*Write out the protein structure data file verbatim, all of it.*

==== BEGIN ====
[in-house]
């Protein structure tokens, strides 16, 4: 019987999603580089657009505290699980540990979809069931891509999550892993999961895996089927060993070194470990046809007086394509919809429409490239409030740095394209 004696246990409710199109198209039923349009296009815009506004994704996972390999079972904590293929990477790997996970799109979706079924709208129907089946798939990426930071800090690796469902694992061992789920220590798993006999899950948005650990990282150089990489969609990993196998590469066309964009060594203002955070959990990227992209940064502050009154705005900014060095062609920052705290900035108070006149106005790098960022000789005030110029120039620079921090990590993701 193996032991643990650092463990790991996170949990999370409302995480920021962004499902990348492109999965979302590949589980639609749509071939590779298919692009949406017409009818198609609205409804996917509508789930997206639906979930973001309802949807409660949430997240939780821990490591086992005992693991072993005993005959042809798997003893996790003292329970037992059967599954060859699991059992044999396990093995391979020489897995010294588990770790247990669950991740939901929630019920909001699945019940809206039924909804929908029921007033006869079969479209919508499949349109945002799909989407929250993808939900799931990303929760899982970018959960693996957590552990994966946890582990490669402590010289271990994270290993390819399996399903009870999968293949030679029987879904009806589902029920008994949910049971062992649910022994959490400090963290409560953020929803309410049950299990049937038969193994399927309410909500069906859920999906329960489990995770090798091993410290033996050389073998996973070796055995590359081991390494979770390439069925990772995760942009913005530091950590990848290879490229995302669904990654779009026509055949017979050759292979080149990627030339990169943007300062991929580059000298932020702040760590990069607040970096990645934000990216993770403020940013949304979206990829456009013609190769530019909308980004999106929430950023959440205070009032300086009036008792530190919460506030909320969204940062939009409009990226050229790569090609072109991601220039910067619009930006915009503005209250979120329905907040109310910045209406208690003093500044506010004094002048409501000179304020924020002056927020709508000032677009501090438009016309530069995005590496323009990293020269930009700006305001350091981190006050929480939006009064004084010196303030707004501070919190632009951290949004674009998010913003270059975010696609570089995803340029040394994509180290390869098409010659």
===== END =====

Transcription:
[in-house]
């Protein structure tokens, strides 16, 4: 019987999603580089657009505290699980540990979809069931891509999550892993999961895996089927060993070194470990046809007086394509919809429409490239409030740095394209 004696246990409710199109198209039923349009296009815009506004994704996972390999079972904590293929990477790997996970799109979706079924709208129907089946798939990426930071800090690796469902694992061992789920220590798993006999899950948005650990990282150089990489969609990993196998590469066309964009060594203002955070959990990227992209940064502050009154705005900014060095062609920052705290900035108070006149106005790098960022000789005030110029120039620079921090990590993701 193996032991643990650092463990790991996170949990999370409302995480920021962004499902990348492109999965979302590949589980639609749509071939590779298919692009949406017409009818198609609205409804996917509508789930997206639906979930973001309802949807409660949430997240939780821990490591086992005992693991072993005993005959042809798997003893996790003292329970037992059967599954060859699991059992044999396990093995391979020489897995010294588990770790247990669950991740939901929630019920909001699945019940809206039924909804929908029921007033006869079969479209919508499949349109945002799909989407929250993808939900799931990303929760899982970018959960693996957590552990994966946890582990490669402590010289271990994270290993390819399996399903009870999968293949030679029987879904009806589902029920008994949910049971062992649910022994959490400090963290409560953020929803309410049950299990049937038969193994399927309410909500069906859920999906329960489990995770090798091993410290033996050389073998996973070796055995590359081991390494979770390439069925990772995760942009913005530091950590990848290879490229995302669904990654779009026509055949017979050759292979080149990627030339990169943007300062991929580059000298932020702040760590990069607040970096990645934000990216993770403020940013949304979206990829456009013609190769530019909308980004999106929430950023959440205070009032300086009036008792530190919460506030909320969204940062939009409009990226050229790569090609072109991601220039910067619009930006915009503005209250979120329905907040109310910045209406208690003093500044506010004094002048409501000179304020924020002056927020709508000032677009501090438009016309530069995005590496323009990293020269930009700006305001350091981190006050929480939006009064004084010196303030707004501070919190632009951290949004674009998010913003270059975010696609570089995803340029040394994509180290390869098409010659």